1. As mundane as their topics often are, personal letters are such a surprising way to get drawn into the life story of our relatives--and sometimes, of mere strangers. I can totally understand how you would feel that way about the Civil War soldier, Wendy. Funny how we become their invisible companions, cheering for them all the way on what little bit of their life's journey we've stumbled upon.

  2. The letter - even with the "pain" it brings - opens a small window into this woman's world - and also added to what we know - like the daughter having three children BY 1962 (some of them must have been born before that! - perhaps the Judge in Montana...)

    I did find myself "pulling for her". I got a sense of her character and thought, "the world needs this woman."

    1. Yes, Iggy, that little confirmation of the three children certainly was not lost upon me. And yes, I think of that link to the judge you had shown me a few days ago. It is quite likely--I've been thumbing through the boxes of photographs, just hoping those tell-tale school photos would appear (the ones I told you about). I'm hoping something will clear up this mystery...but all in good time, I'm sure...

  3. Here in Scotland, the always seems that the nearest male relative went to the registrar and dealt with death details, so it seems normal that her son in law did it. In one of my case a nieces husband who knew nothing did it and mixed everything up. Only because I knew the relationship can I confirm I have the right death cert.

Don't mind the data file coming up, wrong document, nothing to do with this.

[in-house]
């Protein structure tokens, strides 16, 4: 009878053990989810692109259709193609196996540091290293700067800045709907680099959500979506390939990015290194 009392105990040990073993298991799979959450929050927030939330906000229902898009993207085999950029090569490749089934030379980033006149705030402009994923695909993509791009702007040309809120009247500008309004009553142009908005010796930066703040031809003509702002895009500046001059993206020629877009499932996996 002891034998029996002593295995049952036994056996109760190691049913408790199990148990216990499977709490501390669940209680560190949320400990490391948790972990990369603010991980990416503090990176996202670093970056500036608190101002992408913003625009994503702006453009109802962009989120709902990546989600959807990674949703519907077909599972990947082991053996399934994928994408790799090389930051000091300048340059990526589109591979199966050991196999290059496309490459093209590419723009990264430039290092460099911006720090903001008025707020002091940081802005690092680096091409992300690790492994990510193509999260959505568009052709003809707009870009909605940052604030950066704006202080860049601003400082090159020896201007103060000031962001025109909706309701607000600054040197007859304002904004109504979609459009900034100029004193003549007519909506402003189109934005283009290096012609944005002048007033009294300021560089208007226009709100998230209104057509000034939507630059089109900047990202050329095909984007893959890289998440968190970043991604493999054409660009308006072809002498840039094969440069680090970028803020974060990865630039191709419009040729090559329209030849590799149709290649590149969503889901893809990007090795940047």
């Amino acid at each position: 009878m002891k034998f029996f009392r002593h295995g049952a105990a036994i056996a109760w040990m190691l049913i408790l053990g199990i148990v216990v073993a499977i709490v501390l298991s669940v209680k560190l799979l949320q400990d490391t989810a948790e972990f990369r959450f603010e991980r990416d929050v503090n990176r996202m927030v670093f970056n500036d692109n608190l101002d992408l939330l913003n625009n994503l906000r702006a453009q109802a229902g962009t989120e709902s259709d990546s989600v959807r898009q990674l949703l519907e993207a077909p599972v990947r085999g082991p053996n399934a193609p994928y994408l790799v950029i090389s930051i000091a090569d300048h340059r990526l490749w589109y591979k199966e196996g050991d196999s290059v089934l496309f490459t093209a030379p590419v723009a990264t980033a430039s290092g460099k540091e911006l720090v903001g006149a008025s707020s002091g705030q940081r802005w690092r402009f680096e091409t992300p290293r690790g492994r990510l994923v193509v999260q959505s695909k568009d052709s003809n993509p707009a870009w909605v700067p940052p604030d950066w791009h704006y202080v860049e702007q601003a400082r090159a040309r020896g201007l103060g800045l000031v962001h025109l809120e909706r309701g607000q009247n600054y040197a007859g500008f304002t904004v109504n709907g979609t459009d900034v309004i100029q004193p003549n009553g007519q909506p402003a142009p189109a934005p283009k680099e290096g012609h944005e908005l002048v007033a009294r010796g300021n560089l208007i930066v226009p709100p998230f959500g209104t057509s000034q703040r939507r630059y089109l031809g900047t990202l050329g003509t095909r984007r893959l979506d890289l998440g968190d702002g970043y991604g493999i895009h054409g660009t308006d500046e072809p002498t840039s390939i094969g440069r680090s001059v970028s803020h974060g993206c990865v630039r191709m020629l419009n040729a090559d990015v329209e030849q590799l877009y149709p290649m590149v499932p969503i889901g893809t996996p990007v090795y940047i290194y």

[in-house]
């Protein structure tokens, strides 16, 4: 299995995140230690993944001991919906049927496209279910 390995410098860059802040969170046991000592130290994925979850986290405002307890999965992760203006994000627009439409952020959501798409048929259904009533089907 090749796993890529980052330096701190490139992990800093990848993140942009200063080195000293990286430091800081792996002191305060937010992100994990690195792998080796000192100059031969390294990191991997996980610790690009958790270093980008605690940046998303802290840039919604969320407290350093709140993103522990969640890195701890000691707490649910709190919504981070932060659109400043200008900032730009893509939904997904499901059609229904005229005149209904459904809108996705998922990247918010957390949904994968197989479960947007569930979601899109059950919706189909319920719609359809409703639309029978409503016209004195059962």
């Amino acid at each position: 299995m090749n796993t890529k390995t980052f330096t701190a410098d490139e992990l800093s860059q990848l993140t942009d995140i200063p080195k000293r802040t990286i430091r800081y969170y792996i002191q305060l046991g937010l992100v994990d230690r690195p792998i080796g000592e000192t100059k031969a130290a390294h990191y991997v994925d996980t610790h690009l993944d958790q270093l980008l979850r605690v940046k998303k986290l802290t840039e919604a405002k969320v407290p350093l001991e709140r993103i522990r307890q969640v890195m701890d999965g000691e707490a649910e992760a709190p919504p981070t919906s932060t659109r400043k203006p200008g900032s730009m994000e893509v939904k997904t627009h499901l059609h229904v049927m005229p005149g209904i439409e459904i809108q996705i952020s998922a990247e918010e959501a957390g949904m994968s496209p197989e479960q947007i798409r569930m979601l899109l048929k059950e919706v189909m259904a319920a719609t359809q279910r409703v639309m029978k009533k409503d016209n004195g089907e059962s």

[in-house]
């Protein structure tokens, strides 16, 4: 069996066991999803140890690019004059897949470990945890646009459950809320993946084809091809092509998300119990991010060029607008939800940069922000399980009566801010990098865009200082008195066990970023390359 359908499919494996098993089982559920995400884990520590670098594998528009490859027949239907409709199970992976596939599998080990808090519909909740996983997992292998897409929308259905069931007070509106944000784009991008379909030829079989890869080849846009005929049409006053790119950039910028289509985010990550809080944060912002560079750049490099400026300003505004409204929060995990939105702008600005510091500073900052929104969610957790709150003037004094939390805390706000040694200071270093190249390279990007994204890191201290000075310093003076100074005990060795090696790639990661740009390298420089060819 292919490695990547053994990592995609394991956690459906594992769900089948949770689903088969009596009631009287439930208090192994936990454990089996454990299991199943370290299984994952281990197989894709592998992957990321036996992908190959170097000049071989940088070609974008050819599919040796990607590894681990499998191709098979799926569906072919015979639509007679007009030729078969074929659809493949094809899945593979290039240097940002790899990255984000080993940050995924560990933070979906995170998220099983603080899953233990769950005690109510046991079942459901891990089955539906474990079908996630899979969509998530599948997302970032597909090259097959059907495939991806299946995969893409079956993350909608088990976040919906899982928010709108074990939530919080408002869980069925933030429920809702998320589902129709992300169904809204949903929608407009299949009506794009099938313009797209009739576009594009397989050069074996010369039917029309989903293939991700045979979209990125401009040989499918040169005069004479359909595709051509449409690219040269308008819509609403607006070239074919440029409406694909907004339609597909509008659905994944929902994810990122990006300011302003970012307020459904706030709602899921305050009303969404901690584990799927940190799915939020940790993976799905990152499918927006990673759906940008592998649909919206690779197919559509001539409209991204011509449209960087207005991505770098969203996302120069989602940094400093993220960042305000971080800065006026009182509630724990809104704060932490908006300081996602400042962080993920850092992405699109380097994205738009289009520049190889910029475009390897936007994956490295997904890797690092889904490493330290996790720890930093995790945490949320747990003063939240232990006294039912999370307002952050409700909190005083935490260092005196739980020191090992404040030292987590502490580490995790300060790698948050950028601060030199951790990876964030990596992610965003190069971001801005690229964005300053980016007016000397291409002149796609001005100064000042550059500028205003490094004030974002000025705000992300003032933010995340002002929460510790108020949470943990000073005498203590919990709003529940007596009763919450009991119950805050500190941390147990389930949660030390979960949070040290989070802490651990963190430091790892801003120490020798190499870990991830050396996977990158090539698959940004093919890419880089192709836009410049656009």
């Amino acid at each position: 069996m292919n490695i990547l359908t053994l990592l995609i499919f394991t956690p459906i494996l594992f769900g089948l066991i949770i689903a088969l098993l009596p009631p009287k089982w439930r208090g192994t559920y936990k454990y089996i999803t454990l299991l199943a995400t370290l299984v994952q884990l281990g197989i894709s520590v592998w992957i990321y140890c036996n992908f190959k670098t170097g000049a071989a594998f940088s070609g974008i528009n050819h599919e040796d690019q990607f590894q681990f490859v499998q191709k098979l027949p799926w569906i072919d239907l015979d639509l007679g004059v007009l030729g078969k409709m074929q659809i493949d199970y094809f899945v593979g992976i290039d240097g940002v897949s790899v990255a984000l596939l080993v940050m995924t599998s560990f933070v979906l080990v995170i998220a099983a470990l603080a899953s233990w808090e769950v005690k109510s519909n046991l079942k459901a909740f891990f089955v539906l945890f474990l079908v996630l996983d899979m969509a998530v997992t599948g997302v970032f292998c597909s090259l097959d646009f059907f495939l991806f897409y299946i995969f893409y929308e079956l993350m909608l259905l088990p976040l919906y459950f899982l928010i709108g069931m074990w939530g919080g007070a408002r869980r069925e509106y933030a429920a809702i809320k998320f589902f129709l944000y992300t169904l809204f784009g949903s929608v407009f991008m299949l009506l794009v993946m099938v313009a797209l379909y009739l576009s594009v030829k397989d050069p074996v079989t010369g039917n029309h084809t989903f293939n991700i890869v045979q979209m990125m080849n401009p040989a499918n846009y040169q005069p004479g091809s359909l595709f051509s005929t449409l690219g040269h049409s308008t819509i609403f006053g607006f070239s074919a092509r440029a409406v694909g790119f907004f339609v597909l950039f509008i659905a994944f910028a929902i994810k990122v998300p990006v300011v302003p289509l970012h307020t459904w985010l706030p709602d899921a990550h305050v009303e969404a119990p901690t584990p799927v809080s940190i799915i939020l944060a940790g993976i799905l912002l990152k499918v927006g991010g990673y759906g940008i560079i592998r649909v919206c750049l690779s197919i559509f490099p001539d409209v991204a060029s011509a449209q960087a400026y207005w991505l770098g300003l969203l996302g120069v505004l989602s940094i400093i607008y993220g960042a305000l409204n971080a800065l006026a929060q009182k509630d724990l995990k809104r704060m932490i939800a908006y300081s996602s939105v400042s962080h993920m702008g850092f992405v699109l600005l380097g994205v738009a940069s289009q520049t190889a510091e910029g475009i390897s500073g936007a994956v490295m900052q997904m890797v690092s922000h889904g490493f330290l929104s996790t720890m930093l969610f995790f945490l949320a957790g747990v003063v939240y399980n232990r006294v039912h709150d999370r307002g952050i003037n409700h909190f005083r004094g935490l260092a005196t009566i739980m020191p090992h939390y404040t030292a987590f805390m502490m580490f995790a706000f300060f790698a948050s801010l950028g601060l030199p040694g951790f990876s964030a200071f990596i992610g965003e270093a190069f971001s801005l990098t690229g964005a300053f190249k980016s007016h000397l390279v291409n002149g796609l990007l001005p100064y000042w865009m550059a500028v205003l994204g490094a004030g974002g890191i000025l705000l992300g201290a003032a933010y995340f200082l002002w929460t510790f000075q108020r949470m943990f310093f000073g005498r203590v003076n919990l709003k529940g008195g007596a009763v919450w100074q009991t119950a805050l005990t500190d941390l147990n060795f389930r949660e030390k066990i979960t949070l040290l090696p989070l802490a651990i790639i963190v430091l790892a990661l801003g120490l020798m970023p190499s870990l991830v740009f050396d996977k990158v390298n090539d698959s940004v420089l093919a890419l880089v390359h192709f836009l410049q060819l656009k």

1. Haz, that is a good point--made even more likely by the discovery that his own heritage was from Scotland, too. He, himself, may have expected to be the one to take care of these matters for his mother-in-law.

  4. Well, Thursdays in July were the 5, 12, 19 and 26th in 1962. So the Erwin newspaper is wrong??..but the funeral home and the Death Certificate is correct. July 9..was it transcribed wrong? Makes me want to go visit that cemetery:(

    1. Thanks, Far Side, for checking that. I knew you would know that!

      Well...someone obviously transcribed something wrong. Back to the source documents, I suppose.

    2. I was serious about going back to those source documents. As blurry as the copy of the document is, itself, I wanted to add it to this post...just to make sure I wasn't the one making the transcription error :)

      I got the copy from the proverbial "Some Kind Soul" who lived in or near Erwin, Tennessee. Unfortunately, the clipping wasn't labeled with publication information. I'll just have to add those small details to my "to do" list for whenever I get a chance to travel to eastern Tennessee...someday...